Beeswax also softens dry, cracked, and irritated skin on dogs because it’s a humectant and attracts water to keep skin thoroughly hydrated.

This is helpful for any dry skin patches on your dog, around the muzzle, and any area that appears to be dehydrated.

It will also reduce the risk of these areas becoming infected by inhibiting bacterial and fungal growth, which would otherwise indicate a need for anti-bacterial or anti-fungal prescriptions for antibiotics to be taken by mouth or used in conjunction with a cream on your dog.

Benefits of Beeswax for Dog’s Skin and Coat

When you brush your dog, you are distributing their natural skin oils throughout their coat for hydrating the coat. The Vitamin A in the wax helps to hydrate dog coats and retain that moisture for shiny and healthy coats. It can brighten up a dog’s coat that is dry and brittle and dull-looking very quickly.

Beeswax coats the hair with hydration to make brushing a dog with long hair much easier and quicker without pulling the tangles out harshly.

This can help your grooming sessions with your furry friend to be much happier. A tiny bit of beeswax can also smooth down any stray hairs after a grooming session that may be unruly or if your dog has a cowlick in their coat.

This all-natural wax also works well on your dog’s scalp to help with eczema, psoriasis, and dandruff by moisturizing and healing the scalp while retaining the moisture for quite some time.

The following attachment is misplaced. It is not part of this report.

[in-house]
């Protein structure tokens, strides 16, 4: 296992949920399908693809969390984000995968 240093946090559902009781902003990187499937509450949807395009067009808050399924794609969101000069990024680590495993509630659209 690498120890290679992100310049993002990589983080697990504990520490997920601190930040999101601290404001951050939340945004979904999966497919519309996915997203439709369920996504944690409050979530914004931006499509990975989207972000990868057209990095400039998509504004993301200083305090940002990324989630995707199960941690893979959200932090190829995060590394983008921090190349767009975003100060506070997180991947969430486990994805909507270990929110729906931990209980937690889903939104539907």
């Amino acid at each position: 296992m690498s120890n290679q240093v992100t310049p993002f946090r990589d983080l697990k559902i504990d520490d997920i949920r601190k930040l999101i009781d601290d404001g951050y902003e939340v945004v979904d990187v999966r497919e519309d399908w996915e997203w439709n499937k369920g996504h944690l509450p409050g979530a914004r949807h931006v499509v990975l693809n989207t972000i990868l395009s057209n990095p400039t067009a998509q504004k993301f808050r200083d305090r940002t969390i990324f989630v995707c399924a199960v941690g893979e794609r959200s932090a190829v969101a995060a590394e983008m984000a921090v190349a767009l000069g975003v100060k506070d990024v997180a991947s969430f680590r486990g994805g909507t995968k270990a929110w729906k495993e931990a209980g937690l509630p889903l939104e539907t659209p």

A jar of beeswax with a spoon scooping some out

Can I Use Human Products With Beeswax On My Dog?

If you have a product for yourself that is all-natural beeswax and only has other natural products in it such as oatmeal, honey, coconut oil, olive oil, sunflower, or sweet almond oil in it, then you can use these products on your dog. However, it’s best to stick to the products that are actually formulated for dogs.

Dog’s skin has a different pH level than humans’, with humans being 5.2 to 5.5 and dogs having much more sensitive skin with a pH level of 7.0 to 7.52. Even the gentlest baby shampoo is actually 150 times too acidic to put on a dog.

Disturbing the pH level in your pooch’s skin can harbor bacterial infections because of over-drying the skin and some products can even cause the outer layer of skin–the epidermis–to be stripped away.

In light of this information, you should just use beeswax products that are specially formulated for your dog or just pure beeswax.

Can I Make My Own Beeswax Balm for My Dog?

You certainly can and it’s quite easy to make as well. The American Kennel Club (AKC) has a recipe that’s easy to make with ingredients that are readily available in almost any store.

You put a small pot on the stove on low heat and add 2 tablespoons of an all-natural oil of your choice. It can be sweet almond oil, sunflower oil, or olive oil. To that, you add 2 tablespoons of coconut oil and 1 tablespoon of shea butter, and 4 teaspoons of beeswax.

You then stir the mixture continuously until it is all melted and blended well. Pour the mixture into a container that won’t melt like a small glass jar and let it cool on the countertop until it hardens.

You can then put the lid on and label it and when you want to use it, you simply take a small amount out of the jar and rub it in your hands to warm it so it’s easier to spread. Then you can apply it to any areas on your dog such as his paw pads, nose, or abrasions, or smooth it through his coat.